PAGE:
“Whatever the job you are asked to do at whatever level, do a good job because your reputation is your resume.” — Madeleine Albright

You’ve worked to make your email clear, and you’ve carefully edited to streamline your writing. But you’ve overlooked what works for a friend or close colleague won’t work in strictly professional correspondence with a distant acquaintance or someone you’ve never met before.

When writing a business email, it is critical to make sure you professionally structure the email.

So let’s learn what to include in your messages, what not to include, and how to close, sign and send your email messages.

What to Include in your Email Message

1- A compelling subject line

The subject line is the first thing your receiver will see in the inbox. This one line determines if they will open your email or not. 

Craft a compelling subject line that concisely (shorter than 50 characters) conveys your purpose for writing.

Avoid being vague, be as specific as possible. Evaluate the possibility of using the receiver’s name to make it more catchy.

2- An appropriate greeting

In a professional email, the greeting matters a lot —even if you are writing a very short email.

Pay adequate attention to the greeting as it sets the tone for your entire email and determines the likelihood of getting a positive response.

It may seem odd to address a stranger as “dear” but it’s standard in formal correspondence. Make sure that the greeting is personalized (e.g., Dear John, Dear Ms. Rivera, Dear Eng. Kumar.) Of course, if it’s a colleague, you can use “Hey”, “Hello” or “Hi” and then his/her first name.

If you’re not sure their gender, usually the safer option is to simply put the recipient’s full name (e.g. Dear Cameron Park.)

Pay close attention when writing both the first and last name. You don’t want to start your email off on the wrong foot because you misspelled the recipient’s name, right?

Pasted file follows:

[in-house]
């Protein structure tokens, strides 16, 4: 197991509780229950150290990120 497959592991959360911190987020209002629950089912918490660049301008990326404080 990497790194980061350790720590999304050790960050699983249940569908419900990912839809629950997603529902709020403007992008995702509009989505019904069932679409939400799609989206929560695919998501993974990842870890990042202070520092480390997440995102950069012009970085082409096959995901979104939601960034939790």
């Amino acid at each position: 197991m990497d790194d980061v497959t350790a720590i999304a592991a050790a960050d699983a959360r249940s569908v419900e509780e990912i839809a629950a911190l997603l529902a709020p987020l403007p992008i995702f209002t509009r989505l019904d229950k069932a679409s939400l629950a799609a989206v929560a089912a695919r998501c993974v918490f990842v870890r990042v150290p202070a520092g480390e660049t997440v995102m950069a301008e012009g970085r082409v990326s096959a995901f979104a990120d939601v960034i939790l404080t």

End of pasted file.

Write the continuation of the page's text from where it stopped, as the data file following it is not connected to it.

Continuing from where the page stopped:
Avoid using the traditional “To Whom It May Concern” as the greeting. Not only is this salutation stiff and formal, but it also shows that you couldn’t be bothered to look up a contact name and address someone specific. 

3- Essential and clear information

Keep your email as concise as possible. People tend to skim long emails, so only include essential information of what you want to convey, how the recipient can benefit from it, and what they should do next. Pay attention to communicating more in fewer words.

Optimize the email for skimming by using standard formatting, and bullet points.

Avoid clichés and technical jargon—make it very easy to read.

If a weighty subject requires lengthy discussion, use your message as a way to set up a meeting or discussion, rather than a venue for a dense dissertation on the subject.

4- Always include a closing

The end of your email is as important as the beginning. It should not leave the recipient hanging but tell them what to do next. Once you’ve explained your purpose in detail, summarize everything in one or two sentences as the closing lines for the body.

Keep in mind that it is extremely unprofessional to leave a closing out of an email. That’s true even if you have an email signature. 

Choose one that won’t feel out of place. Some of the most reliable options are:

  • Sincerely,
  • Respectfully,
  • Thanks again,
  • Appreciatively,
  • Best regards,

Use your full name, Avoid using just your first name or a nickname, unless you are corresponding with a colleague. 

Include your current job title and company, especially if you are corresponding with someone outside of the company. If you’re applying for a job, of course, don’t include your employment information in your signature.

It is always useful to include contact information at the end like as phone number, your LinkedIn profile URL, mailing address, and email address —even though the recipient will already know it.

Bonus Tip: Take a moment to proofread

No one is perfect, and we do tend to make even silly mistakes just when we are tired or work at the last minute. 

  • Check the spelling and grammar very carefully.
  • Double-check that any request you’re making is straightforward to understand, but not abrupt or presumptuous.
  • Make sure you attached the “right” files and graphics.


Check our INSTAGRA account to get the weekly Vocabulary and Weekly questions.



Related Articles:

Writing Emails part 1 https://www.englishpriority.com/writing-emails-part-1-2/
Writing Emails part 2 https://www.englishpriority.com/writing-emails-part-1-2/
Writing Emails part 3 https://www.englishpriority.com/writing-emails-part-3-2/


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